There’s almost nothing better than seeing a man sew. Darrel Morris uses the gender-specific, utilitarian medium in order to materialize dark humor and edgy wit, and the result is more than gratifying. Whereas feminist art practice has already turned craft on its head and situated it into a conceptual context, Morris has a fresh take on this approach and it definitely has to do with the fact that he is not a woman. Morris’ work champions the narrative of manhood depicted in the female-oriented form of embroidery. “Decline and other new works” travels through the male life-cycle from boyhood to old age with close investigation. Displayed are small, preparatory studies that Morris uses to translate into hand-embroidered pieces, sometime larger, often more intense. “Homemade Hair Cut” shows a boy receiving an agonizing haircut from his mother, which leads us to another panel, the young, virile athlete in relation to his austere high-school coach. At the end of this cycle are “Defeat” and “Decline,” which show a man conflicted and alone in older age. In between these poles is the glorification of youth and the fear, almost adamant disgust, of growing into an old, old man. (Karissa Lang)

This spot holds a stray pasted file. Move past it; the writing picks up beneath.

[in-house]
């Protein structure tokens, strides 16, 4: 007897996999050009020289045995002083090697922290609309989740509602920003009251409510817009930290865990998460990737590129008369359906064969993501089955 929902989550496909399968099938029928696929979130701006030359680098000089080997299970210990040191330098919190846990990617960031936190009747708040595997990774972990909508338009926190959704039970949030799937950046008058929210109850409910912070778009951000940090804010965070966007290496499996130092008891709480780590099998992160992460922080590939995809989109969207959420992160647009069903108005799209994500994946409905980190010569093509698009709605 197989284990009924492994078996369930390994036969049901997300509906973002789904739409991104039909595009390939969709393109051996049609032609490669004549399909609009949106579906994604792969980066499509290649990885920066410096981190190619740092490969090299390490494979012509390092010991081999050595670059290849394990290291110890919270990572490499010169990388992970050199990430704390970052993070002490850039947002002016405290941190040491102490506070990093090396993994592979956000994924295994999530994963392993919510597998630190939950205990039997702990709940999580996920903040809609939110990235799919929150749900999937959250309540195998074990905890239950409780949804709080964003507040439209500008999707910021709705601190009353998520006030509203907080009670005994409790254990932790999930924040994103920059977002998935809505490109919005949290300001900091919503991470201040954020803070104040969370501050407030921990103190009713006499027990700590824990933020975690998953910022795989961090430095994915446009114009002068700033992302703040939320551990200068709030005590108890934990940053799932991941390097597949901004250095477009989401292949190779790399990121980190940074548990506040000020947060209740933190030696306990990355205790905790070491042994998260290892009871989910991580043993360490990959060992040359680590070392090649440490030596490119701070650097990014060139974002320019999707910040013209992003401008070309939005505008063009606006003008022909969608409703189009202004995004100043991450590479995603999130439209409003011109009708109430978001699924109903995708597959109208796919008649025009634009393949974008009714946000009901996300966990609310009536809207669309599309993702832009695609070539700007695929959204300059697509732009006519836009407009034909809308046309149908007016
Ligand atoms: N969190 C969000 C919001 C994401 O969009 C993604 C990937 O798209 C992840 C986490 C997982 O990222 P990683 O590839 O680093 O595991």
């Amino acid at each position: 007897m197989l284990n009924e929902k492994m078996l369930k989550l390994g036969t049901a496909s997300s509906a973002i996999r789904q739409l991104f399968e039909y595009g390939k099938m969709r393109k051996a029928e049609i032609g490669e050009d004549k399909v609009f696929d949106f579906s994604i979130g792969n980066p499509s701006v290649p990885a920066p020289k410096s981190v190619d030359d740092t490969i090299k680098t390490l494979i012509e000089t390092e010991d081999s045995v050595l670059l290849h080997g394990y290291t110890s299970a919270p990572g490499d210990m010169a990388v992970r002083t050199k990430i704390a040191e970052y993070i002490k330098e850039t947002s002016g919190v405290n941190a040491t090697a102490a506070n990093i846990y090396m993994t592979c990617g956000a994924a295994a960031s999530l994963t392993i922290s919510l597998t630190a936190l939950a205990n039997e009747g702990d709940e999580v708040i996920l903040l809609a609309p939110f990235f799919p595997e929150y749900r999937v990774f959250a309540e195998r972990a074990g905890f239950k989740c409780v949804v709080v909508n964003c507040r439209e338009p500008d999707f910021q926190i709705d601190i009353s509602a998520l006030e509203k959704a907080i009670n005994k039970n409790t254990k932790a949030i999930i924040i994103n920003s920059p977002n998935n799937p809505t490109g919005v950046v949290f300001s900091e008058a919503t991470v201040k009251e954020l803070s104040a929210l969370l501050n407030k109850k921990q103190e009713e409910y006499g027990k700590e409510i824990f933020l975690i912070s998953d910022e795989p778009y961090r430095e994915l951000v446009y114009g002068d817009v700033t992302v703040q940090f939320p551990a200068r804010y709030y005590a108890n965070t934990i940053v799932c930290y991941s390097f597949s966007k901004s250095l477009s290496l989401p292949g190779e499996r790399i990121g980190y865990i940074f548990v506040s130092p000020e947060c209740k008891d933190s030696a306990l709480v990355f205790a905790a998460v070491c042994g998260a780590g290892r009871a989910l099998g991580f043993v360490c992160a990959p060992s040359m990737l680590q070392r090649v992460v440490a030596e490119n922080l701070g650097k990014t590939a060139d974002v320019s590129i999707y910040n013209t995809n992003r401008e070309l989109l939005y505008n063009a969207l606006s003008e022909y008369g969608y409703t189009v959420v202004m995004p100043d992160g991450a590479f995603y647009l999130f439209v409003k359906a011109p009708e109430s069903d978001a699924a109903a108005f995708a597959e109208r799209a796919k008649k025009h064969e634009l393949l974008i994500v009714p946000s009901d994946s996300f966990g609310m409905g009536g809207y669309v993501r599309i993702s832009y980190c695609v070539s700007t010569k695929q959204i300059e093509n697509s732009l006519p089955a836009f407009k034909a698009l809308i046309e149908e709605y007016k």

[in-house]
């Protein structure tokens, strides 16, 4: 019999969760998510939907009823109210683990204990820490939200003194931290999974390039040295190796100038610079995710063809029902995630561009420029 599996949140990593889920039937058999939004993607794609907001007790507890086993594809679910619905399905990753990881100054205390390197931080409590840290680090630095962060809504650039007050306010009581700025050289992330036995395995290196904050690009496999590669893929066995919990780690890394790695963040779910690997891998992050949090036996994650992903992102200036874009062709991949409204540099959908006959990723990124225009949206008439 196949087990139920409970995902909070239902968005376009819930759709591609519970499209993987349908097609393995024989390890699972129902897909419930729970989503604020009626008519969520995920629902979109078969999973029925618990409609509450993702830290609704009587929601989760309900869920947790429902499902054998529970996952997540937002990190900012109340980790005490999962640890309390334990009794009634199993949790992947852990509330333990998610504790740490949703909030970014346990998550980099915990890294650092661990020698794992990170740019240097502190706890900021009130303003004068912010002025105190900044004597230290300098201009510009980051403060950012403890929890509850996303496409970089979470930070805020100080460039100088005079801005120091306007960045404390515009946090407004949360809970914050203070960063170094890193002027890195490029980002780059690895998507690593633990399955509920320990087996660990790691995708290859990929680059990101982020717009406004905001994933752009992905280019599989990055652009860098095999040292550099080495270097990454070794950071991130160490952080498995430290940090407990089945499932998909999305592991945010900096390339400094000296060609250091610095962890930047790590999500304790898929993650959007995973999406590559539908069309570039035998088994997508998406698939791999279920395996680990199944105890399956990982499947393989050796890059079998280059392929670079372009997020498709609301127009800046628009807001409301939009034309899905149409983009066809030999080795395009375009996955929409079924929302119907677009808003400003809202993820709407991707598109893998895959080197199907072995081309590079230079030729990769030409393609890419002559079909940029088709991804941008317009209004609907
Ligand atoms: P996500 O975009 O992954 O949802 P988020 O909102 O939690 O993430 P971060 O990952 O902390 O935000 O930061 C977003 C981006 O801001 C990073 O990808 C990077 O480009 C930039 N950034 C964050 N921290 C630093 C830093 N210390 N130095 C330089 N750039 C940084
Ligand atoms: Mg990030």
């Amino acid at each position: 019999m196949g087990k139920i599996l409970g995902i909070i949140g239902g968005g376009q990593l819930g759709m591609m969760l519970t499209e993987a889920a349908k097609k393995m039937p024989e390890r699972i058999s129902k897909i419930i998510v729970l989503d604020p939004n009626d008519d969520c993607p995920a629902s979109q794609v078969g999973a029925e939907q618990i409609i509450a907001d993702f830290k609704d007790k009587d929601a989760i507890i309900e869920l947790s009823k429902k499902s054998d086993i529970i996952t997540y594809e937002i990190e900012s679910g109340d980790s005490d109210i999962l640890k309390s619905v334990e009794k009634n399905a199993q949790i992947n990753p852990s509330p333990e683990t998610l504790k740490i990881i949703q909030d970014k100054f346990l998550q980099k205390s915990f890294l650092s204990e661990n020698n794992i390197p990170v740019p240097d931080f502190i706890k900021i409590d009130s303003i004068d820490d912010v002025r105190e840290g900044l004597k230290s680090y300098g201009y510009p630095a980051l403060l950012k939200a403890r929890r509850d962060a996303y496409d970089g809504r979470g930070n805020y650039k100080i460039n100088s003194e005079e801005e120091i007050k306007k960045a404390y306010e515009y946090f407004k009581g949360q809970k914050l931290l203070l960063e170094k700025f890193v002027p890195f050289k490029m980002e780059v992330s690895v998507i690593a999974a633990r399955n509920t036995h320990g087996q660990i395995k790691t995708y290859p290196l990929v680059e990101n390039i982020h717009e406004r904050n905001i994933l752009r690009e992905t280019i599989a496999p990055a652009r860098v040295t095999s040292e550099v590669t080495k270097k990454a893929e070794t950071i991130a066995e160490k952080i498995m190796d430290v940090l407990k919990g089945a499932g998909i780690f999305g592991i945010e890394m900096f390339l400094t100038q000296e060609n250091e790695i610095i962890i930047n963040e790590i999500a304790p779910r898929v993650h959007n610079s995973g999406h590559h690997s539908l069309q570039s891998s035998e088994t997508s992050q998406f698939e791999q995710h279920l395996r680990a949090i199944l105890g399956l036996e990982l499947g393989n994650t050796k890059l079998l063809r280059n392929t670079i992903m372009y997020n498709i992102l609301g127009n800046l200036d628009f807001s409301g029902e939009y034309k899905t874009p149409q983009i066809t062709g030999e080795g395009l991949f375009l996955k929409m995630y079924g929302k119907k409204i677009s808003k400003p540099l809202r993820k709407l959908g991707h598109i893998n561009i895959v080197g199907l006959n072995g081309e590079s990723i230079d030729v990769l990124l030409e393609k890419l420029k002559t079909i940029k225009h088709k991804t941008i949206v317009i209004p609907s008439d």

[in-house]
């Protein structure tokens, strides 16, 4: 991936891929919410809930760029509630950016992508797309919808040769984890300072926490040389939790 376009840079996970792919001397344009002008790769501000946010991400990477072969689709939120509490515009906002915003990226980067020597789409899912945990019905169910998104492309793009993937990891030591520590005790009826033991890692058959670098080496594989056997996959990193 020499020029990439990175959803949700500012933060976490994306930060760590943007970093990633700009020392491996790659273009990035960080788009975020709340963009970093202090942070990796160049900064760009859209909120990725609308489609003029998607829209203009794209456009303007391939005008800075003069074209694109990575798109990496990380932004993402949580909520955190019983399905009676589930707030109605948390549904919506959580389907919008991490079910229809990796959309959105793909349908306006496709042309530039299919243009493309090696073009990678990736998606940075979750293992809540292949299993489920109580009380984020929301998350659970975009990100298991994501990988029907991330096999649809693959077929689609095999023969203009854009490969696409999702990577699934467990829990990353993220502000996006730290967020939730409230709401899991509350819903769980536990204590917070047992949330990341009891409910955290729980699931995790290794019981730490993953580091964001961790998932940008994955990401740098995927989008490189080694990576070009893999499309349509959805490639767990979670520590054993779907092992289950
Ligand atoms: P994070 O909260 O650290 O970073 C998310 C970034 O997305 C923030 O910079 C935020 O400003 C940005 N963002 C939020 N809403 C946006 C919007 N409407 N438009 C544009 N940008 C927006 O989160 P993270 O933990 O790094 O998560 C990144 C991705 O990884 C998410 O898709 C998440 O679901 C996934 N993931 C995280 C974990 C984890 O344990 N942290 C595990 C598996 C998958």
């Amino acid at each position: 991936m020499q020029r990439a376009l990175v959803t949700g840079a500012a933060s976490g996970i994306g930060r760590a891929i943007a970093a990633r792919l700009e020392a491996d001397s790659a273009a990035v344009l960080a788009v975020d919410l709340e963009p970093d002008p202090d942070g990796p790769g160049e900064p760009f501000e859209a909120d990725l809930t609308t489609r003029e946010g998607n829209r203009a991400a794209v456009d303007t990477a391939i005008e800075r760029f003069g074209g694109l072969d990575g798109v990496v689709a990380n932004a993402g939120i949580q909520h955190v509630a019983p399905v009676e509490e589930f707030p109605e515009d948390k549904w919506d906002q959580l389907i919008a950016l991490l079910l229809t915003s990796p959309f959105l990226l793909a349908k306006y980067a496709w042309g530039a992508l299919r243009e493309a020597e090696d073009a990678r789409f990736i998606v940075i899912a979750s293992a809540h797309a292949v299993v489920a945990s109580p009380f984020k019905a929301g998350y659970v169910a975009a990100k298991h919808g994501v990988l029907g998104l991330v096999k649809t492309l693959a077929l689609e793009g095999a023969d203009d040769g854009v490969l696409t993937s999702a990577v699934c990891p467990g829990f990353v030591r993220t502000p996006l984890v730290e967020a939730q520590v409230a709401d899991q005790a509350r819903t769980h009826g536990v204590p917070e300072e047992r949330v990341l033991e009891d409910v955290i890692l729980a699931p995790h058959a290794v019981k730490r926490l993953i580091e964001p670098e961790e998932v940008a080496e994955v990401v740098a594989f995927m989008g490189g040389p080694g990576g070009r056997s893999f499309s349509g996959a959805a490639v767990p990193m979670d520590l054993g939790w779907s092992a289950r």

Darrel Morris, “Decline and other new works,” shows through January 5 at gescheidle, 1039 West Lake, (312)226-3500.
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